Gerald Charles Zabielski, MD
(480) 483-9011
10615 N Hayden Rd
Scottsdale, AZ
Specialties
Obstetrics & Gynecology
Gender
Male
Education
Medical School: Jefferson Med Coll-Thos Jefferson Univ, Philadelphia Pa 19107
Graduation Year: 1972

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Breastfeeding is Natural, Breastfeeding Tips and Articles

Breastfeeding Is Natural


Breastfeeding is NaturalBabies need to eat often-every 90 minutes to two hours. Breastfeed your baby when she begins to show signs of hunger, such as rooting or sucking on her lips, fingers or fist. Try to feed her before she cries. Breastfeeding your baby often won't spoil her. It will help you learn to become more aware of your baby's needs.

Don't limit feeding times. Babies need different amounts of food at different times of the day, just as grown people do.

Relax! Take your time. The more you breastfeed your baby, the more milk you will have. Do not give your baby formula or water. If you do, you will make less milk. If you think you do not have enough milk, breastfeed more often and longer.

To learn more about breastfeeding, you may want to contact your local health department, WIC clinic, hospital, La Leche League or doctor. You can call La Leche league at  1-800-LALECHE, or visit their Web site at http://www.lalecheleague.org/ .

Breastfeeding is natural, but it takes a little time for babies and mothers to learn what works best for them. You may have sore nipples when you first start breastfeeding . The pain can be reduced if your baby is held properly when attached to the breast.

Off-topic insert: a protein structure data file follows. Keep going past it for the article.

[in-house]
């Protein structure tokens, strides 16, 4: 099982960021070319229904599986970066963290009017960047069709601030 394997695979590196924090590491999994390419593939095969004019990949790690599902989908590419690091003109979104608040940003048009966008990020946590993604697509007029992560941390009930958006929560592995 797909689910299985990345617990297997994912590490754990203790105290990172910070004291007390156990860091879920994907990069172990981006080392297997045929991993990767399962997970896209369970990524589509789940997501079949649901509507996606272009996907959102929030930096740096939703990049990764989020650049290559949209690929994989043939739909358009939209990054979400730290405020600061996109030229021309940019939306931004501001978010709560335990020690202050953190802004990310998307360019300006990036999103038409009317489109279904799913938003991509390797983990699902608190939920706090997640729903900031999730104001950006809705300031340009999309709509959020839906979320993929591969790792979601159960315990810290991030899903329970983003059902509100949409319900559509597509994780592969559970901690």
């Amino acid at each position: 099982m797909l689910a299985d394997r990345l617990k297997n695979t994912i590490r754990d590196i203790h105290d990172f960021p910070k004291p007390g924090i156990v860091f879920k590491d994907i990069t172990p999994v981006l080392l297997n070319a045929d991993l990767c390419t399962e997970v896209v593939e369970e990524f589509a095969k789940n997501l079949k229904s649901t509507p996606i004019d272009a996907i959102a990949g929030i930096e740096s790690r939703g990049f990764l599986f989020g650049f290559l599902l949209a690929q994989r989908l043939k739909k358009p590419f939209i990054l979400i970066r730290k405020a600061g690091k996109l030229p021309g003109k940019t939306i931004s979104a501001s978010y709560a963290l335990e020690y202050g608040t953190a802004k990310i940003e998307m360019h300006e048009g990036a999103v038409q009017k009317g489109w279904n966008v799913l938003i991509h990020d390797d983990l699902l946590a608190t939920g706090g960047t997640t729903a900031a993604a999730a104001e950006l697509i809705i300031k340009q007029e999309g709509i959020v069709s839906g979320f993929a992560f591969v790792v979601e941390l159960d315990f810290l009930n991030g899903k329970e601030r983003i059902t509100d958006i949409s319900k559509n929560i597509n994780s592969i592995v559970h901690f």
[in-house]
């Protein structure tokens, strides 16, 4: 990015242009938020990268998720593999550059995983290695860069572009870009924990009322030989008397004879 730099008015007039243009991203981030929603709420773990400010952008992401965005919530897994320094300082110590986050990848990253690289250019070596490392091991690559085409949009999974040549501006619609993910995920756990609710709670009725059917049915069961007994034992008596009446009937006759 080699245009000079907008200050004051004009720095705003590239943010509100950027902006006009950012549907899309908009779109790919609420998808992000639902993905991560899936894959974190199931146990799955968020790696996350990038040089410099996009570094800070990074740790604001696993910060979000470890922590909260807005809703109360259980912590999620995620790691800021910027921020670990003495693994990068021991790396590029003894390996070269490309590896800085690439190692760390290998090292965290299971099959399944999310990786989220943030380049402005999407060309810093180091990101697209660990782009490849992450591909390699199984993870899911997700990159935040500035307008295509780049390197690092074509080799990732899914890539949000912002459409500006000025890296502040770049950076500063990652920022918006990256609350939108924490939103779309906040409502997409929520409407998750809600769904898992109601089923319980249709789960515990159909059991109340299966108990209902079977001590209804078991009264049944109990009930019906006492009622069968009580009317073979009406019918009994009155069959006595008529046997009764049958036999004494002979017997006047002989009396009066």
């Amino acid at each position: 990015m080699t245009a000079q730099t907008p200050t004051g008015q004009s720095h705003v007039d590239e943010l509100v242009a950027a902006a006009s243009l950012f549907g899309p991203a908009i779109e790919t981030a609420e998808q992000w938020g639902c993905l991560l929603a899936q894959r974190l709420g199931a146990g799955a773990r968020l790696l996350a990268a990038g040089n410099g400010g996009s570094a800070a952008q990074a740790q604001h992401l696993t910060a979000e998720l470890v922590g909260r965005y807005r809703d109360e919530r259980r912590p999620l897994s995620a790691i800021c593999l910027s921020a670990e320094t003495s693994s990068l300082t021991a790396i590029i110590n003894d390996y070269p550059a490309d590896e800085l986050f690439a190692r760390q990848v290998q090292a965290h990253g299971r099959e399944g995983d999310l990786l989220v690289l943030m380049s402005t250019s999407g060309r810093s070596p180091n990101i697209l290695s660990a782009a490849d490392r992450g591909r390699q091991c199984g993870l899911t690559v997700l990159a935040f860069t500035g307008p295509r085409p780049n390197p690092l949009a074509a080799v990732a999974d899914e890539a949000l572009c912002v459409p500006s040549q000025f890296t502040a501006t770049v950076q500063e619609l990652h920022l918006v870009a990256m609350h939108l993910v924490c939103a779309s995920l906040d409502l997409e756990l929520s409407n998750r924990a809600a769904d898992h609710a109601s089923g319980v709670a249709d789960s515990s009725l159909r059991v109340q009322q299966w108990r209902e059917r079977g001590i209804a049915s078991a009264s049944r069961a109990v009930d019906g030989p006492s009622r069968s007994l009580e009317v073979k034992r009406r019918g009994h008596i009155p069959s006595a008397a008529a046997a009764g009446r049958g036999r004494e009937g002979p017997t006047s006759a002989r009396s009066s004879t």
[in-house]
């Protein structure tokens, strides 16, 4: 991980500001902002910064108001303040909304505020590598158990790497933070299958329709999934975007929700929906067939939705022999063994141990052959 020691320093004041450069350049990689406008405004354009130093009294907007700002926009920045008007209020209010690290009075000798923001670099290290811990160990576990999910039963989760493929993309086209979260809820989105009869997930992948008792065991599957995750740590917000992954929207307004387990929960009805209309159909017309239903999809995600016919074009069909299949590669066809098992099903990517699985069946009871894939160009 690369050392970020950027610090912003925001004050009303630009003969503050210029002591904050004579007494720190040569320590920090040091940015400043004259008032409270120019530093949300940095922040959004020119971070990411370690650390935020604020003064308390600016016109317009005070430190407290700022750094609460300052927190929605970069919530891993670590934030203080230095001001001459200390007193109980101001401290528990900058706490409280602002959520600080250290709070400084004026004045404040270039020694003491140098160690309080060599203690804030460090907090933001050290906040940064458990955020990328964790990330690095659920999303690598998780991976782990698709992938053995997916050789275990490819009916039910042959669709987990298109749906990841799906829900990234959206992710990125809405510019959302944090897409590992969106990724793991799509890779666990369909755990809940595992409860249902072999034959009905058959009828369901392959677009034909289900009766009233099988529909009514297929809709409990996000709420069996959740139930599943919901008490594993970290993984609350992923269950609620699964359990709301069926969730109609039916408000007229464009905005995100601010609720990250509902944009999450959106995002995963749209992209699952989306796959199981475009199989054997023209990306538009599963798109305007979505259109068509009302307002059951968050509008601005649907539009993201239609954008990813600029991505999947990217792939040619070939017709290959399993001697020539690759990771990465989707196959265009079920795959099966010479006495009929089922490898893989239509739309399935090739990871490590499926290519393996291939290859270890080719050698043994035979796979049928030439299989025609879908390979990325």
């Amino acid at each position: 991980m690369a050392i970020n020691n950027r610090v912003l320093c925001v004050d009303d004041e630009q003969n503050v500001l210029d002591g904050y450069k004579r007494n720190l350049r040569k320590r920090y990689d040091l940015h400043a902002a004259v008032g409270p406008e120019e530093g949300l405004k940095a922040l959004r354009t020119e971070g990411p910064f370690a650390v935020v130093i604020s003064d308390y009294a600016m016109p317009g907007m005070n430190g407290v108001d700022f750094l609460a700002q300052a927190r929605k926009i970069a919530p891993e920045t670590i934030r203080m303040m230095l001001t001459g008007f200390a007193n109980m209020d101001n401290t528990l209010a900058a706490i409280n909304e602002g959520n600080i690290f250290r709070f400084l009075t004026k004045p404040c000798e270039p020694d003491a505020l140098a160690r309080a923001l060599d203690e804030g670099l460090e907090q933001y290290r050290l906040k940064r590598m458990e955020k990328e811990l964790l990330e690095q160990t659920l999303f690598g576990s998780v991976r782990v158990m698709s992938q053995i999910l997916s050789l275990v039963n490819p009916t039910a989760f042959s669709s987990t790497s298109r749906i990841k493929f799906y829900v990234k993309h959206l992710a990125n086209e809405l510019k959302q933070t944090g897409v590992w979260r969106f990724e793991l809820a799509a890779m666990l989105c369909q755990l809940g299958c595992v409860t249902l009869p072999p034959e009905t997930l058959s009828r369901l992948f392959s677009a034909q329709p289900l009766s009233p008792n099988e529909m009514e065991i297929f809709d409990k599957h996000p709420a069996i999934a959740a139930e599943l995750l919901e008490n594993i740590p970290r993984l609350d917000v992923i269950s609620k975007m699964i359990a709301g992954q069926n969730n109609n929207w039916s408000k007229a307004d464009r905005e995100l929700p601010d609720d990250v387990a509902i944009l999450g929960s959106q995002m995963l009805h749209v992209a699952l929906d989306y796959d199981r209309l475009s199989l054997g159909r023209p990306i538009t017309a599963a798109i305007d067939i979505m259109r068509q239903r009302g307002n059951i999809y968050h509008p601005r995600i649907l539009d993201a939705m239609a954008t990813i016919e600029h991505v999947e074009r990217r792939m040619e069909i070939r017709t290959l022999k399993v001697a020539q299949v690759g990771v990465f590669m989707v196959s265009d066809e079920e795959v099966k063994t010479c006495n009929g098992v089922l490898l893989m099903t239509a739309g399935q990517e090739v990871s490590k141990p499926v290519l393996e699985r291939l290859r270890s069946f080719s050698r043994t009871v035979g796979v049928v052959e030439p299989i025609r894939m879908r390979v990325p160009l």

Here are some useful tips:
  • While breastfeeding, hold your baby's tummy to your tummy, baby's chin to your breast. You can do this sitting or lying down. Hold your breast in a "C-hold," with your thumb on top and fingers underneath. Tickle your baby's lips with your nipple until her mouth opens wide. Quickly bring her onto the breast. Allow the tip of your baby's nose and chin to touch the breast.
  • Make sure your baby's mouth covers your entire nipple and much of the darker part around the nipple. Your baby's upper and lower lips should be rolled out. If the lips are not rolled out, break the suction by slipping your finger between the baby's gums and your breast. Then latch the baby on and start breastfeeding again.
  • Offer your baby both breasts at each breastfeeding session. Your baby will tell you when she is finished by "falling off" the breast.
  • After breastfeeding, rub a few drops of breast milk onto your nipples. Let them air dry. Then cover the nipple with nursing pads, a bra or clothing. This will help keep them from getting too dry.
Your nipples may be tender in the first few days of breastfeeding. This is common. By and large, tenderness goes away once the milk begins to flow. If you have a lot of pain, call a breastfeeding counselor or your doctor. Your doctor or counselor can also help if you have cracked or bleeding nipples. If it doesn't feel right, then it probably isn't right.

If you are out with your baby, you can still breastfeed. You may want to take along a receiving blanket or shawl with which to cover up.

If you have to be away from your baby, you can still give her breast milk. You can withdraw or "express" breast milk by hand or with a breast pu...